voice, feeling that all the muscles of his face were quivering
too. "How do you look at the question?"

Stepan Arkadyevitch slowly emptied his glass of Chablis, never
taking his eyes off Levin.

"I?" said Stepan Arkadyevitch, "there's nothing I desire so much
as that--nothing! It would be the best thing that could be."

"But you're not making a mistake? You know what we're speaking
of?" said Levin, piercing him with his eyes. "You think it's
possible?"

"I think it's possible. Why not possible?"

"No! do you really think it's possible? No, tell me all you
think! Oh, but if...if refusal's in store for me!... Indeed I
feel sure..."

"Why should you think that?" said Stepan Arkadyevitch, smiling at
his excitement.

"It seems so to me sometimes. That will be awful for me, and for
her too."

"Oh, well, anyway there's nothing awful in it for a girl. Every
girl's proud of an offer."

"Yes, every girl, but not she."

Stepan Arkadyevitch smiled. He so well knew that feeling of
Levin's, that for him all the girls in the world were divided
into two classes: one class--all the girls in the world except
her, and those girls with all sorts of human weaknesses, and very
ordinary girls: the other class--she alone, having no weaknesses
of any sort and higher than all humanity.

"Stay, take some sauce," he said, holding back Levin's hand as it
pushed away the sauce.

Levin obediently helped himself to sauce, but would not let
Stepan Arkadyevitch go on with his dinner.

"No, stop a minute, stop a minute," he said. "You must
understand that it's a question of life and death for me. I have
never spoken to any one of this. And there's no one I could
speak of it to, except you. You know we're utterly unlike each
other, different tastes and views and everything; but I know
you're fond of me and understand me, and that's why I like you
awfully. But for God's sake, be quite straightforward with me."

"I tell you what I think," said Stepan Arkadyevitch, smiling.
"But I'll say more: my wife is a wonderful woman..." Stepan
Arkadyevitch sighed, remembering his position with his wife, and,
after a moment's silence, resumed--"She has a gift of foreseeing
things. She sees right through people; but that's not all; she
knows what will come to pass, especially in the way of marriages.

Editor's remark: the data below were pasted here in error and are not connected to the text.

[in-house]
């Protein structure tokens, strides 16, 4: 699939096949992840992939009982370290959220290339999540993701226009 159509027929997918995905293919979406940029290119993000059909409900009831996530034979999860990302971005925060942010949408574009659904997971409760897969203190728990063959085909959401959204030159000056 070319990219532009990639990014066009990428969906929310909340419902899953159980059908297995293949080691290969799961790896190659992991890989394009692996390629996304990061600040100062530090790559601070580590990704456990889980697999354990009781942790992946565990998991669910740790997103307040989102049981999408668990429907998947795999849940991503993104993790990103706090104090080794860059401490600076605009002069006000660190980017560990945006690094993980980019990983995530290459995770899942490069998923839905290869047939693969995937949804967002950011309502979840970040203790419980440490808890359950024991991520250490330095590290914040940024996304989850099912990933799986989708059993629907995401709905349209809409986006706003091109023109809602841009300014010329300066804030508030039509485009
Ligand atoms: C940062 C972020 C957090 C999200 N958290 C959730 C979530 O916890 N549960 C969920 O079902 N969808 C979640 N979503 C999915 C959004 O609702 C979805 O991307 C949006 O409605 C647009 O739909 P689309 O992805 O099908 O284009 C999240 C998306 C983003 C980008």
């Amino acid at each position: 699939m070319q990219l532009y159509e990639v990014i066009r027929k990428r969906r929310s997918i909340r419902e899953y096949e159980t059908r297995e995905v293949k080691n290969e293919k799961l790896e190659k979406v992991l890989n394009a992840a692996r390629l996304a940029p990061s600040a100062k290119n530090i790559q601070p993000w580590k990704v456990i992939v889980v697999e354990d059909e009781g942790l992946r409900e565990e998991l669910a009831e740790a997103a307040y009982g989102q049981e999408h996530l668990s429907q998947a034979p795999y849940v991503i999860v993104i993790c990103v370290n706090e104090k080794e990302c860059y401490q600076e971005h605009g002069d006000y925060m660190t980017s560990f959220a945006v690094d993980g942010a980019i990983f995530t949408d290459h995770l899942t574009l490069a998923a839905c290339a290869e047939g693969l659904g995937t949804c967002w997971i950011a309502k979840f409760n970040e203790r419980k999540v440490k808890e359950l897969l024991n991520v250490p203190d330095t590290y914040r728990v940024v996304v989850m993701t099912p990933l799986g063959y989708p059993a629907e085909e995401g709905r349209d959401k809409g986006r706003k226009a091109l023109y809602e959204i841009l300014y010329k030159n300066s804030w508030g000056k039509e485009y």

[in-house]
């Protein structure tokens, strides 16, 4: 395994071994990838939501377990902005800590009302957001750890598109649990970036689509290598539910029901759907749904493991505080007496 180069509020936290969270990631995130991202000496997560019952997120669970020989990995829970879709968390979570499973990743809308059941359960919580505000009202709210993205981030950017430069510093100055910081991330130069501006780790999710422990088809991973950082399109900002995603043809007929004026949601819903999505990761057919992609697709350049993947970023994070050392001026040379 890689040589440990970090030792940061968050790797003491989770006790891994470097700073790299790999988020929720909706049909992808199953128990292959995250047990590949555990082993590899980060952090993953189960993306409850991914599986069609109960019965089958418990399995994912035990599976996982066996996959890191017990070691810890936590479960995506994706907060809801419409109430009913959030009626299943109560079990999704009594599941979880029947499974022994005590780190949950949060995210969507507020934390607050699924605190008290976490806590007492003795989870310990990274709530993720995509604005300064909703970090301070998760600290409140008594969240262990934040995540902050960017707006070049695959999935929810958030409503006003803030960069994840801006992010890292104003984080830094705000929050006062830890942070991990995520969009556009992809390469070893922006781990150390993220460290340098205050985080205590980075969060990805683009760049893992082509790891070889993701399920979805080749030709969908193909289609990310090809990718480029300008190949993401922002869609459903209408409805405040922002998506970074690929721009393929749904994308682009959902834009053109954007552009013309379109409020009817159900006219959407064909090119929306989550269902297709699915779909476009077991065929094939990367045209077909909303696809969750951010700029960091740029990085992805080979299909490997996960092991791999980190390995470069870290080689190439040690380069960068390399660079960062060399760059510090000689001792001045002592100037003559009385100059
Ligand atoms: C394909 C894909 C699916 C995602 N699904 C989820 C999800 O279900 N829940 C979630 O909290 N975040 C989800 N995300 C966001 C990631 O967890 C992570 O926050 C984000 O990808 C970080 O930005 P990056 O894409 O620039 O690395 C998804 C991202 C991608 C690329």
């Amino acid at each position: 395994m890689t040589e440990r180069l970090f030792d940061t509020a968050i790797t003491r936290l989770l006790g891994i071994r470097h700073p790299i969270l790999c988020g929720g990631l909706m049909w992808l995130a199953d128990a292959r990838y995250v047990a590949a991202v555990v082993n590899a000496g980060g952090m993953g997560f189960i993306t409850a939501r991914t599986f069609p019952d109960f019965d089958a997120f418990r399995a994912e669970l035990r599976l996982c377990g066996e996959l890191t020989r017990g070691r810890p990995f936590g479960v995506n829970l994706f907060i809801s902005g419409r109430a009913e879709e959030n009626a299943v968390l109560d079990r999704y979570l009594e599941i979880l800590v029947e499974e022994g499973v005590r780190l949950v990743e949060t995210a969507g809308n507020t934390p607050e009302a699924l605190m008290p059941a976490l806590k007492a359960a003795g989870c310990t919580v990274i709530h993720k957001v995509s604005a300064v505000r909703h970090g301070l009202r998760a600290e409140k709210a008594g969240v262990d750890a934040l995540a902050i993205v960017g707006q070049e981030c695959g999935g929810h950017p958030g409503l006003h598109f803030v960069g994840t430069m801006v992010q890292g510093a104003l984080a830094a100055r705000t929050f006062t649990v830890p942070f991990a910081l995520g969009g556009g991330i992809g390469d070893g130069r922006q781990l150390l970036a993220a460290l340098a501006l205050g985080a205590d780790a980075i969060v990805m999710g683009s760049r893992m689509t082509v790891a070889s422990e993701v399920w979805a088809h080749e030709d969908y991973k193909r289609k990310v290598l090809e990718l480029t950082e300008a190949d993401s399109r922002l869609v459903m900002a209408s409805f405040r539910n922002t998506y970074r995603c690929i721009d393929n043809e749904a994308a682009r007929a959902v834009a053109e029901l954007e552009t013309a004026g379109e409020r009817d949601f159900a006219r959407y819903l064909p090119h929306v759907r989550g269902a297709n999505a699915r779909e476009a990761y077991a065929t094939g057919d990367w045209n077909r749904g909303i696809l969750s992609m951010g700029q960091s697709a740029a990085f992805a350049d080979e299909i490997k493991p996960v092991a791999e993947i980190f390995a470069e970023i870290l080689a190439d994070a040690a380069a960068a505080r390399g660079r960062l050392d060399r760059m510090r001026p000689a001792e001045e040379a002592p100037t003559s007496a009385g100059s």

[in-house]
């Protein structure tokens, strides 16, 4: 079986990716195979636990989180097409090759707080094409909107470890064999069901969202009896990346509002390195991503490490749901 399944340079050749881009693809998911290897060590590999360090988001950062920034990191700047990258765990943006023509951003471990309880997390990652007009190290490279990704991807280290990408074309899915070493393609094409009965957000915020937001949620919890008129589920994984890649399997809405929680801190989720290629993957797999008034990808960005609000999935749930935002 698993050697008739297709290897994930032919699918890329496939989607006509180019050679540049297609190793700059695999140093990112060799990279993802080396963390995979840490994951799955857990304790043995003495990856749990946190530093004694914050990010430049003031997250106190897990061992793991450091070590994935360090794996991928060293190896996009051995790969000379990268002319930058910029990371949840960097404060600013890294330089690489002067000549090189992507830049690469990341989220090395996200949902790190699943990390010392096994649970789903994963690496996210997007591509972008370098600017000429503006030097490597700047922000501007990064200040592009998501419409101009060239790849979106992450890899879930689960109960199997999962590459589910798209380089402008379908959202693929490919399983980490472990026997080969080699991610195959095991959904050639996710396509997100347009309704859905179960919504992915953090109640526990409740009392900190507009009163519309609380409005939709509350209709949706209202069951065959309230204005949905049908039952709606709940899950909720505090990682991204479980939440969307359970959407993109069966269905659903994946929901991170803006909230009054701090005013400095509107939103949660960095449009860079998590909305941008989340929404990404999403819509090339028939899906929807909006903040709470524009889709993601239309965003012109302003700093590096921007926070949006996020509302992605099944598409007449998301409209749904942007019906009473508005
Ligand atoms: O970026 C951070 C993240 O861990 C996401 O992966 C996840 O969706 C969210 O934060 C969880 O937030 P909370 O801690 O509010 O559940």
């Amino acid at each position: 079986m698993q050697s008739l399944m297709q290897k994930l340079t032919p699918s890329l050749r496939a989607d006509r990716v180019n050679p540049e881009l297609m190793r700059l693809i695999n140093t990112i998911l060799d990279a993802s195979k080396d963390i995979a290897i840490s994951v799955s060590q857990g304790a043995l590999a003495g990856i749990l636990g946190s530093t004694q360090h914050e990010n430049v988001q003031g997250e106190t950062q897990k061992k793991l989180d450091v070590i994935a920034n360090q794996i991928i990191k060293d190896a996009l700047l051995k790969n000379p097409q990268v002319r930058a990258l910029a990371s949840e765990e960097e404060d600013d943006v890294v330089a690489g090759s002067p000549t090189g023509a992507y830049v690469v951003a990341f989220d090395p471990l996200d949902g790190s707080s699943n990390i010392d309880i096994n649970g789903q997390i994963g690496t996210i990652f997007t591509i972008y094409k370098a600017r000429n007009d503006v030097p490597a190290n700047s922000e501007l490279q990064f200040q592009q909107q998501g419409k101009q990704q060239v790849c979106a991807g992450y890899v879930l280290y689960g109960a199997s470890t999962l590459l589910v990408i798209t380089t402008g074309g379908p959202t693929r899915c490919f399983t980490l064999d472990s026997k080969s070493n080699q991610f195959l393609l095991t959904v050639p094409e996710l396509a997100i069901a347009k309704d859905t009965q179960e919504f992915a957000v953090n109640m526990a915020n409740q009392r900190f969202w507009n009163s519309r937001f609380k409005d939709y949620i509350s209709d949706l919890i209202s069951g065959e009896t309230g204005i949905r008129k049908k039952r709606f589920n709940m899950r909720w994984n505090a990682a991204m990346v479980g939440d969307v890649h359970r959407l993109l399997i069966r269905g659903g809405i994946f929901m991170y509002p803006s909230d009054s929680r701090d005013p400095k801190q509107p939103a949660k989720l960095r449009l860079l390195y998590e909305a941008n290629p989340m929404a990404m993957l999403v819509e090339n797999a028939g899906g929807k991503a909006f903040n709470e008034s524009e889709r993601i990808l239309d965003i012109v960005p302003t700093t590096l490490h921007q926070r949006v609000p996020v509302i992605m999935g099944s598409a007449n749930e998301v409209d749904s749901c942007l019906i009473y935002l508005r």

She foretold, for instance, that Princess Shahovskaya would marry
Brenteln. No one would believe it, but it came to pass. And
she's on your side."

"How do you mean?"

"It's not only that she likes you--she says that Kitty is
certain to be your wife."

At these words Levin's face suddenly lighted up with a smile, a
smile not far from tears of emotion.

"She says that!" cried Levin. "I always said she was exquisite,
your wife. There, that's enough, enough said about it," he said,
getting up from his seat.

"All right, but do sit down."

But Levin could not sit down. He walked with his firm tread
twice up and down the little cage of a room, blinked his eyelids
that his tears might not fall, and only then sat down to the
table.

"You must understand," said he, "it's not love. I've been in
love, but it's not that. It's not my feeling, but a sort of
force outside me has taken possession of me. I went away, you
see, because I made up my mind that it could never be, you
understand, as a happiness that does not come on earth; but I've
struggled with myself, I see there's no living without it. And
it must be settled."

"What did you go away for?"

"Ah, stop a minute! Ah, the thoughts that come crowding on one!
The questions one must ask oneself! Listen. You can't imagine
what you've done for me by what you said. I'm so happy that I've
become positively hateful; I've forgotten everything. I heard
today that my brother Nikolay...you know, he's here...I had even
forgotten him. It seems to me that he's happy too. It's a sort
of madness. But one thing's awful.... Here, you've been
married, you know the feeling...it's awful that we--old--with a
past... not of love, but of sins...are brought all at once so
near to a creature pure and innocent; it's loathsome, and that's
why one can't help feeling oneself unworthy."

"Oh, well, you've not many sins on your conscience."

"Alas! all the same," said Levin, "when with loathing I go over
my life, I shudder and curse and bitterly regret it.... Yes."

"What would you have? The world's made so," said Stepan
Arkadyevitch.

"The one comfort is like that prayer, which I always liked:
'Forgive me not according to my unworthiness, but according to
Thy lovingkindness.' That's the only way she can forgive me."



Anna Karenina by Leo Tolstoy
Category:
Fiction - Russian literature